This method is an essential toolkit for avoiding scenarios that might result in detrimental impacts to an organization that would be outside the performance appetite, shifting the focus from “cost vs. benefit” to “risk vs. reward.” Overall, management teams will see a benefit by applying this approach to how they make their decisions and the impact of those decisions through a performance lens. 

Leveraging risk measurement for risk-informed decision-making 

Our vast experience across industries reveals that the relationship and dependencies between strategic goals, underlying value drivers, and related risk factors are not clearly understood. Thus, the selected risk response strategies typically ignore the  organization’s risk appetite and tolerances. This misalignment means that the risks that have the greatest potential impact to strategic initiatives and/or the competitive viability of the business model could result in a potential loss of competitive advantage. 

The reality is that organizations want — and frankly need — ERM to inform business decision-making using data and metrics. This need shift requires organizations to evolve from qualitative to quantitative ERM. To add “measurable” organizational value, ERM must be able to help the organization understand and analyze its risk drivers in relation to strategic objectives. In addition, ERM must help organizations identify the key financial metrics and focus targeted mitigation strategies that will reduce the volatility related to business outcomes and financial performance.   

Starting with strategic business objectives, organizations can build a performance driver tree focused on each strategic objective that measurement though outcome measures, Key Performance Indicators (KPI’s), and Key Risk Indicators (KRI’s). This structured approach leverages metrics and risk quantification and allows organizations to identify the critical sources of volatility that can adversely impact its strategic objectives and performance outcomes.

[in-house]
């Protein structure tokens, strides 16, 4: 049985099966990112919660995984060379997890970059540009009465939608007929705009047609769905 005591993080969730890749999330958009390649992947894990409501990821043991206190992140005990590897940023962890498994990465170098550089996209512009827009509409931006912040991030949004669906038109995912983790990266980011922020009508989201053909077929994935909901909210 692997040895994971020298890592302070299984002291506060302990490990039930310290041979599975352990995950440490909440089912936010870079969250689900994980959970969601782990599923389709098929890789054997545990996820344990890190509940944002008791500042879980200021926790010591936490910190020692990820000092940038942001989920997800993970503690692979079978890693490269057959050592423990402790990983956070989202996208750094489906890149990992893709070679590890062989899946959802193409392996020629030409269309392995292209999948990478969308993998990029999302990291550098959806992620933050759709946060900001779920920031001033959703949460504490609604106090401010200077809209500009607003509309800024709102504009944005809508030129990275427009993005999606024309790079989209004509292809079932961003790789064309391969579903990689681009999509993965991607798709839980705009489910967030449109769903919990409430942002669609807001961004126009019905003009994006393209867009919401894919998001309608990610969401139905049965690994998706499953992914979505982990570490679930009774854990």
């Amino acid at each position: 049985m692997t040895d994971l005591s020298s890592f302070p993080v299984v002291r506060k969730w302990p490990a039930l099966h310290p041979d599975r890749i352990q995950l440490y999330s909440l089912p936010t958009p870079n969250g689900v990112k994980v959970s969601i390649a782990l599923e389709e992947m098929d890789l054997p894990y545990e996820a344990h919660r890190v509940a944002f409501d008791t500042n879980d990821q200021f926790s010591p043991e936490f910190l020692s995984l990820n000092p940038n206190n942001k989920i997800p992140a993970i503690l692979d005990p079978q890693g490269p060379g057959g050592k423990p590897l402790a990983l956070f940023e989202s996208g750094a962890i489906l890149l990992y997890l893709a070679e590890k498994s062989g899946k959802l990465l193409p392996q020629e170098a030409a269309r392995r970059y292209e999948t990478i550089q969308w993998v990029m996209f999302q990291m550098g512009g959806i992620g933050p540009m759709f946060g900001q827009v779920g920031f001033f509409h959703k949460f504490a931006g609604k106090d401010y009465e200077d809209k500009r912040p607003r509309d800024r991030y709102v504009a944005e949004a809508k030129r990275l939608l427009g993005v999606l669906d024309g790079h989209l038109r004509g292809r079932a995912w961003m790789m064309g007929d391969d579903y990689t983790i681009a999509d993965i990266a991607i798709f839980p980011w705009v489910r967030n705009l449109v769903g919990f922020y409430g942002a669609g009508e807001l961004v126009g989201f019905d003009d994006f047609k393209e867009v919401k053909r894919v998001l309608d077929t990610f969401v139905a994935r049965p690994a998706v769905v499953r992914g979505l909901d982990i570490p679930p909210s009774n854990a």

What does proactively managing external  risk look like? An example:

A leading educational provider identified the political landscape as a significant business risk that could impact its strategic goals and objectives, namely matriculation rates and revenue growth. Knowing they could not influence the results of an upcoming election, they developed detailed risk response strategies for the two potential outcome scenarios and secured approval with the  board of directors prior to the election. This approach readied the organization to implement the pre-approved risk-informed plans in an agile manner and maintain a focus on delivering its long-term strategic goals and objectives. 

Performance Driver Strategic Objectives
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Chapter 3

Better Risk Integration of better benefits

Organizations must develop more resilient risk-informed strategies focused on delivering performance results.

For organizations to fully leverage the benefits of risk measurement, it is essential that they define how this quantitative information is integrated into strategic planning, and more broadly, how the organization makes decisions. Business planning routines such as strategic and annual planning serve as the natural vehicles for organizations to make capital and resource allocation decisions. Keeping this in mind, rather than creating a separate routine, ERM must be seamlessly integrated as an input and output these existing business planning routines, often referred to as the “rhythm of the business.” This practical approach will:

  •  Enhance the accuracy of risk management analysis to setting strategic objectives 
  • Strengthen its overall oversight to the risks across the organization  
  • Align risk with performance management goals by balancing risk vs. reward 
  • Drive consistency in data gathering, analysis and reporting to the board and executive management  
rhythm of the business

Upside and outside risks won’t wait for you